William Fox-Pitt is a five-time Olympian and an amazing athlete. He’s also batsh*t insane.

Let’s examine the evidence…

First, there was the whole coma-to-Rio in ten months thing. Most people aim to walk and talk with some semblance of normality after a traumatic brain injury. Fox-Pitt aimed for the Olympics. Because he’s bonkers.

“I’ve always had Rio in the back of my mind. It’s been brilliant having that as a target. A totally unrealistic one, but it was there. I thought it was fine but nobody else did,” said Fox-Pitt.

Just to put that improbable goal into context, when the three-time Olympic medalist awoke from his coma at the end of October he was mentally and physically incapacitated. Lying unconscious in a hospital bed tends to have that effect on people.

“I think what I was so surprised about was yes, I was concussed, but I lost so much fitness. I was in a coma for a couple of weeks, but I was like a vegetable,” said a perplexed Fox-Pitt.

“When I came round I couldn’t pick up a child. I was just disabled, just really compromised.”

Like any non-rational person, Fox-Pitt set the goal of riding again by Christmas. Only that wasn’t exactly realistic. (See: coma.)

“Suddenly it’s Christmas in two days time and I haven’t been near a horse,” recalled Fox-Pitt. “So I made myself ride before Christmas and that was okay. My balance obviously went with my sight.”

Yeah, that’s right. He couldn’t see after the coma.

“My sight was quite dodgy,” he continued. “It went from very vague and blurred to being double. Once it was double I could ride.”

Naturally, that’s when the former world #1 started jumping. Because who needs to see a distance, right?

“Chilli was very good, actually. He didn’t mind me missing [to the jump]. He just went with it. But to be honest, when I was jumping in the beginning there were two jumps. I didn’t know until the last stride which one I was jumping,” revealed Fox-Pitt.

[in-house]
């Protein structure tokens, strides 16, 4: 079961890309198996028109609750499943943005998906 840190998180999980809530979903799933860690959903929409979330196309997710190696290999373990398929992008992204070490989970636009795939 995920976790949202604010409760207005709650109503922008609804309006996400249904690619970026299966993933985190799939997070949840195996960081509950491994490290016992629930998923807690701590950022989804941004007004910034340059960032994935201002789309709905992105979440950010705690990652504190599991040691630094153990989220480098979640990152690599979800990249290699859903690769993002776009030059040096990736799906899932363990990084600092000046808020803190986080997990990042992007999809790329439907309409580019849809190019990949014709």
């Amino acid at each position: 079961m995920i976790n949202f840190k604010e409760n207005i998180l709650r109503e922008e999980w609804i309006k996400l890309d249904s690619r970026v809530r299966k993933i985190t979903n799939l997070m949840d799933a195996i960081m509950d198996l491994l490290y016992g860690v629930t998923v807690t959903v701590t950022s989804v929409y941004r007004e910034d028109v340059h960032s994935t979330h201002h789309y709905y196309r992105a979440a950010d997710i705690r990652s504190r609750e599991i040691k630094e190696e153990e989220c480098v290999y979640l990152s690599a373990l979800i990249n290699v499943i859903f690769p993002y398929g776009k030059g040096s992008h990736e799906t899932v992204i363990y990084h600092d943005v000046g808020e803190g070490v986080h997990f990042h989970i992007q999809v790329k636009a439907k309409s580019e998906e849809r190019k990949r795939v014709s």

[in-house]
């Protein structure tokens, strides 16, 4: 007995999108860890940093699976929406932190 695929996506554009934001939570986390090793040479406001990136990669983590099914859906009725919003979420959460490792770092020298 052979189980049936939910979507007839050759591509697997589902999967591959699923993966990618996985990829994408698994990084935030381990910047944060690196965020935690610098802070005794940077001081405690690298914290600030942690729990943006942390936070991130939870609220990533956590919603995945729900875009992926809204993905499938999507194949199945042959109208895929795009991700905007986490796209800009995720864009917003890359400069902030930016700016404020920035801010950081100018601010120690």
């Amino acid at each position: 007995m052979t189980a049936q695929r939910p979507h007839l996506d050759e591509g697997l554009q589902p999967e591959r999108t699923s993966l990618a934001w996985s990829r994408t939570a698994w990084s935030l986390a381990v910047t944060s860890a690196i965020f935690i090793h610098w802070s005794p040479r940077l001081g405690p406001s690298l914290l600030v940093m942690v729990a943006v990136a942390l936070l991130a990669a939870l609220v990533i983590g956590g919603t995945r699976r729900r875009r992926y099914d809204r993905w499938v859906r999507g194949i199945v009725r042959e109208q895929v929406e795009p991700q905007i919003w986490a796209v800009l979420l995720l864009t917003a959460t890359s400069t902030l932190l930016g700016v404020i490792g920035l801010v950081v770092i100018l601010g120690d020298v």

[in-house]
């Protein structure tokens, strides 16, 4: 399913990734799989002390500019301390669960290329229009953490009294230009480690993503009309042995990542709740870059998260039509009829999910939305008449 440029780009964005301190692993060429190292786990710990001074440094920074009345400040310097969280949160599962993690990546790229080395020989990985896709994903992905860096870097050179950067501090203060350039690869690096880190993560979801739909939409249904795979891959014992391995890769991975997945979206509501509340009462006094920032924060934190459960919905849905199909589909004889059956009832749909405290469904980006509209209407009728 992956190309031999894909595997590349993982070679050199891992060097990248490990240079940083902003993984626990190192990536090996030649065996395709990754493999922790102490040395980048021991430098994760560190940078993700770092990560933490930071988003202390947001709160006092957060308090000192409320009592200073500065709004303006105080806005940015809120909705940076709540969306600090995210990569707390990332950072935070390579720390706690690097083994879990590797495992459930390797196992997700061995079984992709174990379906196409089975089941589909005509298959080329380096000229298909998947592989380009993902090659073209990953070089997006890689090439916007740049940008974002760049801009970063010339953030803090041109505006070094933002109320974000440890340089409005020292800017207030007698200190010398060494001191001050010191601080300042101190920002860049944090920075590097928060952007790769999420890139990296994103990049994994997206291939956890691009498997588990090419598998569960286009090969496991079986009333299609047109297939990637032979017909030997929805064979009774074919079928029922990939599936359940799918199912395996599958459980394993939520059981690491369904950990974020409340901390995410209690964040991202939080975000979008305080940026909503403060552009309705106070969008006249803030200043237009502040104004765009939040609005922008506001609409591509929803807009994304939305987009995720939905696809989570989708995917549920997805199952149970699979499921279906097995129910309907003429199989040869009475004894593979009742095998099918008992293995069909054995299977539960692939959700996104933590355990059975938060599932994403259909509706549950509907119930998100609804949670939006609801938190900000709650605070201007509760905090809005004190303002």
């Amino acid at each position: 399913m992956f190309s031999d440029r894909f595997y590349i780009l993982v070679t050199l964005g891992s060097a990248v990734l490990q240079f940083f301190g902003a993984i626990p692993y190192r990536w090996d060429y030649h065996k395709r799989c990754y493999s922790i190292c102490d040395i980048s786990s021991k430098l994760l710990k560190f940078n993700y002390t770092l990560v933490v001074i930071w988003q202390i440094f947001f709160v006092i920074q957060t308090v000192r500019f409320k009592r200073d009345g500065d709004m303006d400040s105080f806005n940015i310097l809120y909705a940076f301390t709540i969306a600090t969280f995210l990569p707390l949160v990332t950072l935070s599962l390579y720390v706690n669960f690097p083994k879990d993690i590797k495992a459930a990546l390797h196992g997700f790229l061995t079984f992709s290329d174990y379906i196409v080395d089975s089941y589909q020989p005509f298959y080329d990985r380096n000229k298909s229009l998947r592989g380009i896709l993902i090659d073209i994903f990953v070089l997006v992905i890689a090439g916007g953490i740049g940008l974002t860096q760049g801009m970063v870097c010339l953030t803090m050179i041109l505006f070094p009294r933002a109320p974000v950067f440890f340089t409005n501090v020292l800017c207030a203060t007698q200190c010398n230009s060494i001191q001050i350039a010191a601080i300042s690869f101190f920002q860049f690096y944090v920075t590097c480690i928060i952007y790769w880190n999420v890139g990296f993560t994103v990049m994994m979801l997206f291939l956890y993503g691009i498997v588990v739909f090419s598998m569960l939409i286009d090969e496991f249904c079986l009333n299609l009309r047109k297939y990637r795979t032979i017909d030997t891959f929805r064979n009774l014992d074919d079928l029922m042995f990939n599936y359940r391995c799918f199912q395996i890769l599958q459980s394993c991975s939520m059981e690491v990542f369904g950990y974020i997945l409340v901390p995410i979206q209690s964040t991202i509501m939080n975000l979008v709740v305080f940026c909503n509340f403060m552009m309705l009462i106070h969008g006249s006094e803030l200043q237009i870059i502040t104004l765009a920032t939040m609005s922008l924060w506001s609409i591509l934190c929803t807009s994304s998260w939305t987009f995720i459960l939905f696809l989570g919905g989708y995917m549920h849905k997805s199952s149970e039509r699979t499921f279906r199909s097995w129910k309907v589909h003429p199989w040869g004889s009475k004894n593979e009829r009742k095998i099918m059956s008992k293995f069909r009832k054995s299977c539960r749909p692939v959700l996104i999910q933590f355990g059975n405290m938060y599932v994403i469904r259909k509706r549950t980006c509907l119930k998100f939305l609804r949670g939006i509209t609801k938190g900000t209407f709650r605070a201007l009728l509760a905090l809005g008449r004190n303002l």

That double vision thing? It lasted FIVE MONTHS, which was seven months fewer than doctors said it would  be but one month more than Fox-Pitt was aiming for:

“The ophthalmologist, he really took me under his wing. His professors in America were advising him no one gets it done in under a year. I said, ‘I need to be competing by April.’ His language wasn’t repeatable.”

Two-hours of “endless eye exercises” a day, for three months, helped retrained Fox-Pitt’s sight. But then there was the whole mental fatigue that continues to be a problem.

“Mentally, I was very tired,” said the 47-year-old. “I probably still I am. I’m still quite dozy. I’m waking up but it’s slow.”

Normal people take a nap when they’re tired. Daft-Pitt worked out more.

“I’ve done more fitness training than I ever have in my life [preparing for Rio]. I’ve got a fitness trainer at home. I’ve got a physiotherapist here [at the Games]. I’ve got people on my case. It’s not been an easy few months,” he confessed.

That’s putting it lightly.

Despite an irrational list of overwhelming challenges, Fox-Pitt didn’t just qualify for the Great Britain’s 2016 Olympic eventing team, he was leading after the dressage phase. An unfortunate rider error on the cross country course puts him out of medal contention. But you just know eventing’s lovable lunatic is coming up with some other equally ludicrous goal to set his sights on.


Here’s hoping he makes wearing a helmet part of it.

Fox-Pitt still dons a top hat in dressage, despite a traumatic brain injury that puts him at a significantly higher risk for future mild cognitive impairments (MCI’s), chronic traumatic encephalopathy (CTE), and post-concussion syndrome, among other undesirable things. That’s one irrational decision it’s hard to get your head around considering the sport’s track record:

“I am very lucky. I am very happy to be here. What’s great is that our sport can have some sad stories, and it’s just brilliant that so far I am not a sad story,” said Fox-Pitt. “I am ok. I am a good example, I think that’s great. Having people supporting you and wishing you well is brilliant.”

Spoken like a true lunatic.